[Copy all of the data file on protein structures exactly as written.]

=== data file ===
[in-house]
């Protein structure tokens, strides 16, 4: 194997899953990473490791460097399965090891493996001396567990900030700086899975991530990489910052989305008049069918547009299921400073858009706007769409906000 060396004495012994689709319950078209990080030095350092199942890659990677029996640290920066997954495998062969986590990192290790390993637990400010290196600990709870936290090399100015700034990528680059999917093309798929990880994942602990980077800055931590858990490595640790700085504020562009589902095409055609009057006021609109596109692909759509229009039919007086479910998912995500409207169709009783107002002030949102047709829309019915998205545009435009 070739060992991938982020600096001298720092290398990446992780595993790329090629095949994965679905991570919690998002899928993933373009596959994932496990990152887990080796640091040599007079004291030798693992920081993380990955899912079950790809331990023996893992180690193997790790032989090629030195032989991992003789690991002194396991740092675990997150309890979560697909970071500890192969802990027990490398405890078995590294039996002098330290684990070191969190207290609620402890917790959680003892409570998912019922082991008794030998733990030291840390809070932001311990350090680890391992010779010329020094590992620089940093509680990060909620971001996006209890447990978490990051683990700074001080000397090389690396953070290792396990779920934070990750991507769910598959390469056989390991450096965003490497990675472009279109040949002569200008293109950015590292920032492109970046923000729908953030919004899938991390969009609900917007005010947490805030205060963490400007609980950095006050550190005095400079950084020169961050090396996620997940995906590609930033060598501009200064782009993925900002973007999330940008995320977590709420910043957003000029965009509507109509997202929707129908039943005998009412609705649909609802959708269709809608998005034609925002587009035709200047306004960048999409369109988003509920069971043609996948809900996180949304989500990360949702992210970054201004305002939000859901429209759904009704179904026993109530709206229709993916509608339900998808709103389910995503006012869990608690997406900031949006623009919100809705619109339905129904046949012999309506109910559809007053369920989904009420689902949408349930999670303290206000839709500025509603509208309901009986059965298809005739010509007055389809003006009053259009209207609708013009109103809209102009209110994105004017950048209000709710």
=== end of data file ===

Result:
[in-house]
């Protein structure tokens, strides 16, 4: 194997899953990473490791460097399965090891493996001396567990900030700086899975991530990489910052989305008049069918547009299921400073858009706007769409906000 060396004495012994689709319950078209990080030095350092199942890659990677029996640290920066997954495998062969986590990192290790390993637990400010290196600990709870936290090399100015700034990528680059999917093309798929990880994942602990980077800055931590858990490595640790700085504020562009589902095409055609009057006021609109596109692909759509229009039919007086479910998912995500409207169709009783107002002030949102047709829309019915998205545009435009 070739060992991938982020600096001298720092290398990446992780595993790329090629095949994965679905991570919690998002899928993933373009596959994932496990990152887990080796640091040599007079004291030798693992920081993380990955899912079950790809331990023996893992180690193997790790032989090629030195032989991992003789690991002194396991740092675990997150309890979560697909970071500890192969802990027990490398405890078995590294039996002098330290684990070191969190207290609620402890917790959680003892409570998912019922082991008794030998733990030291840390809070932001311990350090680890391992010779010329020094590992620089940093509680990060909620971001996006209890447990978490990051683990700074001080000397090389690396953070290792396990779920934070990750991507769910598959390469056989390991450096965003490497990675472009279109040949002569200008293109950015590292920032492109970046923000729908953030919004899938991390969009609900917007005010947490805030205060963490400007609980950095006050550190005095400079950084020169961050090396996620997940995906590609930033060598501009200064782009993925900002973007999330940008995320977590709420910043957003000029965009509507109509997202929707129908039943005998009412609705649909609802959708269709809608998005034609925002587009035709200047306004960048999409369109988003509920069971043609996948809900996180949304989500990360949702992210970054201004305002939000859901429209759904009704179904026993109530709206229709993916509608339900998808709103389910995503006012869990608690997406900031949006623009919100809705619109339905129904046949012999309506109910559809007053369920989904009420689902949408349930999670303290206000839709500025509603509208309901009986059965298809005739010509007055389809003006009053259009209207609708013009109103809209102009209110994105004017950048209000709710």